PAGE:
Visible to the public SoS Quarterly Summary Report - NCSU - January 2017Conflict Detection Enabled

Lablet Summary Report
Purpose: To highlight progress. Information is generally at a higher level which is accessible to the interested public.

A). Fundamental Research Highlights
High level report of result or partial result that helped move security science forward-- In most cases it should point to a "hard problem".

  • For the metrics hard problem, we have accomplished the following:
    • We have developed a game-theoretic model for the setting of collaborative intrusion detection in which intrusion detection systems (IDSs) can collaborate to detect attacks but, because of privacy concerns, may not share information fully. We have quantified the tradeoff between collaboration utility and privacy, and shown that in an optimal response strategy for IDSs is to share a nonzero amount of information
    • We have developed a tool for computing metrics, especially for attack surface and defense in depth, that enable engineering secure software.
    • We proposed Semaver, an ontology-based framework to understand how well security breaches that arise in practice would be avoided by stated security policies. We consider two types of breaches: accidental misuses and malicious misuses where adversaries exploit vulnerabilities. We investigated 1,577 healthcare breaches reported by the US Department of Health and Human Services (HHS) and found that 44% of the breaches are accidental misuses. We also found that US Health Insurance Portability and Accountability Act (HIPAA) policies do not account for accidental misuses as effectively as they do malicious misuse
  • For the humans hard problem, we have accomplished the following:
    • Following on our previous findings regarding decision support for resisting phishing attacks, we found that users' quality of decision making improves as the decision support tool becomes better but their subjective trust in the tool improves only when they are explicitly informed about the (enhanced) reliability of the improved tool.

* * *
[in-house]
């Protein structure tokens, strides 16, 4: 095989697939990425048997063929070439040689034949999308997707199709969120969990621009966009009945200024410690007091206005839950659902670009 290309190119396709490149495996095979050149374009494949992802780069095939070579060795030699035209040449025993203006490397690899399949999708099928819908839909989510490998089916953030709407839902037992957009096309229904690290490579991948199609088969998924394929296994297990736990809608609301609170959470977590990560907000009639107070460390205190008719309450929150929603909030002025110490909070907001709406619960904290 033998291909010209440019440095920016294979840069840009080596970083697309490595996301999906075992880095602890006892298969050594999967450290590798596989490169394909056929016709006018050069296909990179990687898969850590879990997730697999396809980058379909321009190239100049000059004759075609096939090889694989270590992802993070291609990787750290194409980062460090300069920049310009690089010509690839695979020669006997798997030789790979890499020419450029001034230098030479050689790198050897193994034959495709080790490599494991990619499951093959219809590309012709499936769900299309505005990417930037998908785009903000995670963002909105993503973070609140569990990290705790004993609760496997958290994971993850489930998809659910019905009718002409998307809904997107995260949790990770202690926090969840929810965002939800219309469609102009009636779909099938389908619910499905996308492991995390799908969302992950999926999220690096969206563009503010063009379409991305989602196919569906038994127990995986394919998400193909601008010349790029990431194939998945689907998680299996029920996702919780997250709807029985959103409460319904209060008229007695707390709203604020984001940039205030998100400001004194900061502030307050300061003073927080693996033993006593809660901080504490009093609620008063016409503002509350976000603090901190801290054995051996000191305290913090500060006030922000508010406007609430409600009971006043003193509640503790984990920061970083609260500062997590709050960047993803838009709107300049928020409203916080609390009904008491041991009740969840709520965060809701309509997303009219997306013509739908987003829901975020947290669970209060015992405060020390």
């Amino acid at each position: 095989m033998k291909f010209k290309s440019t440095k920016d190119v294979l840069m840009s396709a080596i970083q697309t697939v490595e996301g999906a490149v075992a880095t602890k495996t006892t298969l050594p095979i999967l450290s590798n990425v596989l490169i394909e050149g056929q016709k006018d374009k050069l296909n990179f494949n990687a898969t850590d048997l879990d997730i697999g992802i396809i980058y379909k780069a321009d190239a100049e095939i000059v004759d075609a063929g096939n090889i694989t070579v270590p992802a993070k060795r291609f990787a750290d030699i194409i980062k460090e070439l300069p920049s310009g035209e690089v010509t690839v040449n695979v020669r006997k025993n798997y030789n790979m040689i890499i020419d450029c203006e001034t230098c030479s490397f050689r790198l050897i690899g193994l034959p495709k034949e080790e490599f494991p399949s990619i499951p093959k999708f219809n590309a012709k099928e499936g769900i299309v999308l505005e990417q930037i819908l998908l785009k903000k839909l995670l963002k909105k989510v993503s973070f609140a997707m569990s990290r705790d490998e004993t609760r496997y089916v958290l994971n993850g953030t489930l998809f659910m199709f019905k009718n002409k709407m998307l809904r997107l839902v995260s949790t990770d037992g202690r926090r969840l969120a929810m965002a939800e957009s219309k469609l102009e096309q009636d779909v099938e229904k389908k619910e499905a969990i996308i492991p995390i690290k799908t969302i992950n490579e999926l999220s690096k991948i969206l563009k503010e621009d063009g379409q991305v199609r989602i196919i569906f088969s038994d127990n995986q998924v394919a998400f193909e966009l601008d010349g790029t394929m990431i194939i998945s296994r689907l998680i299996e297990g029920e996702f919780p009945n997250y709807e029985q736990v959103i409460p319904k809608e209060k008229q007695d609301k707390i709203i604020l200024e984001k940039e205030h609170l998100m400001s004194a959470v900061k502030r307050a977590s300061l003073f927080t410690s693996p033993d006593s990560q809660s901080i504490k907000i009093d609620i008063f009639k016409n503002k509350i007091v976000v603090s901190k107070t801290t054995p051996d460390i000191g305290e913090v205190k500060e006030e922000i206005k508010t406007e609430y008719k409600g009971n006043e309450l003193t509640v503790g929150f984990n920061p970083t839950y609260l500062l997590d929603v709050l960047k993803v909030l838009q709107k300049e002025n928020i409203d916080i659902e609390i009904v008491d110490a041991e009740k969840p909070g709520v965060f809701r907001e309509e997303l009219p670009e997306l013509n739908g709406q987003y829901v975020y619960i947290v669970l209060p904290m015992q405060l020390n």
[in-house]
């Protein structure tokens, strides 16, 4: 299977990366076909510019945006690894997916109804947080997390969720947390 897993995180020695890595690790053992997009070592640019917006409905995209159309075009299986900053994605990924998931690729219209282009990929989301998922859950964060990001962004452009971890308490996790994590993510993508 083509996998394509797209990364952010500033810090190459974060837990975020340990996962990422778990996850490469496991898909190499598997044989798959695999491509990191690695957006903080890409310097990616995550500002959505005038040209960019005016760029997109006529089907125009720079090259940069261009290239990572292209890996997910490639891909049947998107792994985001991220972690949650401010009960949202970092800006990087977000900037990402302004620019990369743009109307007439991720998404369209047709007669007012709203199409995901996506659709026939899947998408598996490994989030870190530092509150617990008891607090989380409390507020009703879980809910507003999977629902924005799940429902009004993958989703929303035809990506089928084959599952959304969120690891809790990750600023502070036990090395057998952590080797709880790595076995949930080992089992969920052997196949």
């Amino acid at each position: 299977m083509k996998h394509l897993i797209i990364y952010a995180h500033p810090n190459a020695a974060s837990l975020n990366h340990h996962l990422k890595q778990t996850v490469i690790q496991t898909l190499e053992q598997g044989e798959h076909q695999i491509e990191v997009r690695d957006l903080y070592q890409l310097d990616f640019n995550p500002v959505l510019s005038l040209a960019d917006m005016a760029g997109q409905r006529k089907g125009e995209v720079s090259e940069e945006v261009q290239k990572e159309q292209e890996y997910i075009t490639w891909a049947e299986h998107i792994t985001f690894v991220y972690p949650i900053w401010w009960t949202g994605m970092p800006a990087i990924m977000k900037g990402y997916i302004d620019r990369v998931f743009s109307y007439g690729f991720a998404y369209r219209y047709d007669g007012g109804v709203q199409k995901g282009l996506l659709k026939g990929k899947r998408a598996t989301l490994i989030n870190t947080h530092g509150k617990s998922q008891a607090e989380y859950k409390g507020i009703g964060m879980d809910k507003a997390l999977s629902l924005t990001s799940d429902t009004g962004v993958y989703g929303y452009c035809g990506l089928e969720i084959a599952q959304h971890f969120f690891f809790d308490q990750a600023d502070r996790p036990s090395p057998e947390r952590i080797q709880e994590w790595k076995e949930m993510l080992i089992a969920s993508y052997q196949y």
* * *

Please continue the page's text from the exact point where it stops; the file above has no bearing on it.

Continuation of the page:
• We conducted an empirical study relating users' personality with their susceptibility to phishing messages that exploit principles of persuasion. We found that extraversion correlates with susceptibility to phishing.
    • We investigated multiuser privacy scenarios, in which a decision is to be made that affects the privacy of two or more users. Specifically, we studied how users decide which sharing policy to adopt for sharing a photo that shows all of them. From an empirical study of nearly 1,000 subjects, we found that contextual factors, user preferences, and arguments influence the optimal sharing policy in a multiuser scenario.
  • For the resilience hard problem, we have accomplished the following:
    • We followed up on our previous work on the flow-reconnaissance vulnerability for software defined networks (SDNs), which arises when an adversary injects flows into the network and monitors the time taken by the SDN switch to determine whether covering rules for those flows already existed. We showed how an adversary could optimize its information gain by determining injected flows that reveal most about the SDN state. This study brings up a new potential challenge to realizing resilient architectures over SDNs.
    • We developed a verification technique for active cyber defense (ACD) that verifies whether a specified ACD strategy is correct (the reconfigurations generated through the strategy are mutually consistent) and enforceable (the proposed reconfigurations satisfy network constraints on any resources).
    • We developed and evaluated the feasibility of an approach based on programming by example to create information flow policies that help isolate a user's data based on user preferences. Our results indicate that an automated approach for policy creation is promising for helping control information flow between applications.
  • For the policy hard problem, we have accomplished the following:
    • We conducted an empirical study of how nontechnical users understand privacy incidents. We found that users do not precisely delineate security and privacy and consider legal aspects as within the realm of privacy.